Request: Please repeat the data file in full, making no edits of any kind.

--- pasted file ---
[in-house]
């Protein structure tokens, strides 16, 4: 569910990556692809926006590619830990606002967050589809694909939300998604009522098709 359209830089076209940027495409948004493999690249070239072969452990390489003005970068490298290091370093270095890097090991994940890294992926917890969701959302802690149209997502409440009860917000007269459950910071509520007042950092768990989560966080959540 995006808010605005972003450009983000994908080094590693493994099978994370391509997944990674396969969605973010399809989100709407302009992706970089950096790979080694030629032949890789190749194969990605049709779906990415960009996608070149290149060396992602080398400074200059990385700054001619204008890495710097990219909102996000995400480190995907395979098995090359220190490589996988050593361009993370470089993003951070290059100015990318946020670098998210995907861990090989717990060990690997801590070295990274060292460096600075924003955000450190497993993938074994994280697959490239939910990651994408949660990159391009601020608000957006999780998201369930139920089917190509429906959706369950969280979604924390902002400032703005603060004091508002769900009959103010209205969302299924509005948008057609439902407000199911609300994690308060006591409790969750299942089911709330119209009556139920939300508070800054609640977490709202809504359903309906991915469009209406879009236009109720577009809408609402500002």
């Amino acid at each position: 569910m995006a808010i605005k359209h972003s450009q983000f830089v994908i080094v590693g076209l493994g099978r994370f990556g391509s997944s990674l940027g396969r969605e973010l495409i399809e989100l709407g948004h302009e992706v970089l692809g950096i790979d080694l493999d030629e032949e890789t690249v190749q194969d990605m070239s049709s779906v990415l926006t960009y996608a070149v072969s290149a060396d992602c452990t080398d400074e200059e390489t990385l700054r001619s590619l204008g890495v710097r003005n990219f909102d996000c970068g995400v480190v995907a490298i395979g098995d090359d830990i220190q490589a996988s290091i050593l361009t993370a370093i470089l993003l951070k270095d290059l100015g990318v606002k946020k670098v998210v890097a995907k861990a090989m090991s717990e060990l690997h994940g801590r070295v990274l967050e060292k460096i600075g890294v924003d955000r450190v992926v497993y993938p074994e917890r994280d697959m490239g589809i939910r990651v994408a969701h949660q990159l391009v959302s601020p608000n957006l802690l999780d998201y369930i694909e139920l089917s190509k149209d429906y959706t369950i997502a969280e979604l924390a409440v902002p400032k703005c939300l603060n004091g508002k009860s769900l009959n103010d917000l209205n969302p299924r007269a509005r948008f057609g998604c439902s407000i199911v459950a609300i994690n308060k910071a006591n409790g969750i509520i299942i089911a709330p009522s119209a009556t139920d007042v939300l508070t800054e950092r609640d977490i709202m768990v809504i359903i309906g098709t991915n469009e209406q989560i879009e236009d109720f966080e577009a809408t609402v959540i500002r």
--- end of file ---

[in-house]
């Protein structure tokens, strides 16, 4: 569910990556692809926006590619830990606002967050589809694909939300998604009522098709 359209830089076209940027495409948004493999690249070239072969452990390489003005970068490298290091370093270095890097090991994940890294992926917890969701959302802690149209997502409440009860917000007269459950910071509520007042950092768990989560966080959540 995006808010605005972003450009983000994908080094590693493994099978994370391509997944990674396969969605973010399809989100709407302009992706970089950096790979080694030629032949890789190749194969990605049709779906990415960009996608070149290149060396992602080398400074200059990385700054001619204008890495710097990219909102996000995400480190995907395979098995090359220190490589996988050593361009993370470089993003951070290059100015990318946020670098998210995907861990090989717990060990690997801590070295990274060292460096600075924003955000450190497993993938074994994280697959490239939910990651994408949660990159391009601020608000957006999780998201369930139920089917190509429906959706369950969280979604924390902002400032703005603060004091508002769900009959103010209205969302299924509005948008057609439902407000199911609300994690308060006591409790969750299942089911709330119209009556139920939300508070800054609640977490709202809504359903309906991915469009209406879009236009109720577009809408609402500002």
């Amino acid at each position: 569910m995006a808010i605005k359209h972003s450009q983000f830089v994908i080094v590693g076209l493994g099978r994370f990556g391509s997944s990674l940027g396969r969605e973010l495409i399809e989100l709407g948004h302009e992706v970089l692809g950096i790979d080694l493999d030629e032949e890789t690249v190749q194969d990605m070239s049709s779906v990415l926006t960009y996608a070149v072969s290149a060396d992602c452990t080398d400074e200059e390489t990385l700054r001619s590619l204008g890495v710097r003005n990219f909102d996000c970068g995400v480190v995907a490298i395979g098995d090359d830990i220190q490589a996988s290091i050593l361009t993370a370093i470089l993003l951070k270095d290059l100015g990318v606002k946020k670098v998210v890097a995907k861990a090989m090991s717990e060990l690997h994940g801590r070295v990274l967050e060292k460096i600075g890294v924003d955000r450190v992926v497993y993938p074994e917890r994280d697959m490239g589809i939910r990651v994408a969701h949660q990159l391009v959302s601020p608000n957006l802690l999780d998201y369930i694909e139920l089917s190509k149209d429906y959706t369950i997502a969280e979604l924390a409440v902002p400032k703005c939300l603060n004091g508002k009860s769900l009959n103010d917000l209205n969302p299924r007269a509005r948008f057609g998604c439902s407000i199911v459950a609300i994690n308060k910071a006591n409790g969750i509520i299942i089911a709330p009522s119209a009556t139920d007042v939300l508070t800054e950092r609640d977490i709202m768990v809504i359903i309906g098709t991915n469009e209406q989560i879009e236009d109720f966080e577009a809408t609402v959540i500002r």